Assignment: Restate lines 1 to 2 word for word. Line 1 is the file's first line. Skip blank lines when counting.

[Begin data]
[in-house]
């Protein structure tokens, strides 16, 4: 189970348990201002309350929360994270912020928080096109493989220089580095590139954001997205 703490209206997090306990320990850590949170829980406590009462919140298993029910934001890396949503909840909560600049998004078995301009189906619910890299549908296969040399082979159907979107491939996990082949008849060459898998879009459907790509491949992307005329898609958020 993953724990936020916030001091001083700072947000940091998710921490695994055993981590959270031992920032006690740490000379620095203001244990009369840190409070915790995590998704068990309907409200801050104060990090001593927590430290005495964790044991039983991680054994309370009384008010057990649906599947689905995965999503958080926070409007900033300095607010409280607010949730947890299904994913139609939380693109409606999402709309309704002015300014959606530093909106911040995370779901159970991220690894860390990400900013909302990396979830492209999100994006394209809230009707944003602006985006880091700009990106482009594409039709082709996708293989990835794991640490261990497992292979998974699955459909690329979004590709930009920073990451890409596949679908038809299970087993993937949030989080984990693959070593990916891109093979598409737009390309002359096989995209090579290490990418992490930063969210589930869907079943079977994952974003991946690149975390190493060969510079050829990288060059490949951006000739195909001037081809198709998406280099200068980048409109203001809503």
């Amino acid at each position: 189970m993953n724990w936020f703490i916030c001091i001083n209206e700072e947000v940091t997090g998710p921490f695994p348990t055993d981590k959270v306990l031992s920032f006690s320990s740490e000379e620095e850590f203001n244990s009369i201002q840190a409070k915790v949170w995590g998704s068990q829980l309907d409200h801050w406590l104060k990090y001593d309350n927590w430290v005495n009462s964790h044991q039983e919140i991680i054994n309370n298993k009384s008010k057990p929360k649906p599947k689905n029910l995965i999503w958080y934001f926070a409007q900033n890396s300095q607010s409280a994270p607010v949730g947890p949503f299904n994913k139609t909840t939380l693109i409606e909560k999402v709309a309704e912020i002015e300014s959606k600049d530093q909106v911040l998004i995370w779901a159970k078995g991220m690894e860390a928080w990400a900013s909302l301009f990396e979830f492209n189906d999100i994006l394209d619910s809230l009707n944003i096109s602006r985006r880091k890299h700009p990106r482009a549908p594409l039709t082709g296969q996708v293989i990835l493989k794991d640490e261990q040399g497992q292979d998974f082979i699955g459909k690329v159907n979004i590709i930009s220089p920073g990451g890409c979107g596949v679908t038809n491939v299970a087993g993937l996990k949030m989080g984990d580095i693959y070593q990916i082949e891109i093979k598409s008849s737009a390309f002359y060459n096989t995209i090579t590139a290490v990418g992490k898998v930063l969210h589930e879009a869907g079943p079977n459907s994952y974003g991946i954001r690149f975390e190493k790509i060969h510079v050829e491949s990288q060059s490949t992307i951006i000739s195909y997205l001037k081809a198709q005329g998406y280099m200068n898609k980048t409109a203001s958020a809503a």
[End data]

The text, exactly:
[in-house]
């Protein structure tokens, strides 16, 4: 189970348990201002309350929360994270912020928080096109493989220089580095590139954001997205 703490209206997090306990320990850590949170829980406590009462919140298993029910934001890396949503909840909560600049998004078995301009189906619910890299549908296969040399082979159907979107491939996990082949008849060459898998879009459907790509491949992307005329898609958020 993953724990936020916030001091001083700072947000940091998710921490695994055993981590959270031992920032006690740490000379620095203001244990009369840190409070915790995590998704068990309907409200801050104060990090001593927590430290005495964790044991039983991680054994309370009384008010057990649906599947689905995965999503958080926070409007900033300095607010409280607010949730947890299904994913139609939380693109409606999402709309309704002015300014959606530093909106911040995370779901159970991220690894860390990400900013909302990396979830492209999100994006394209809230009707944003602006985006880091700009990106482009594409039709082709996708293989990835794991640490261990497992292979998974699955459909690329979004590709930009920073990451890409596949679908038809299970087993993937949030989080984990693959070593990916891109093979598409737009390309002359096989995209090579290490990418992490930063969210589930869907079943079977994952974003991946690149975390190493060969510079050829990288060059490949951006000739195909001037081809198709998406280099200068980048409109203001809503």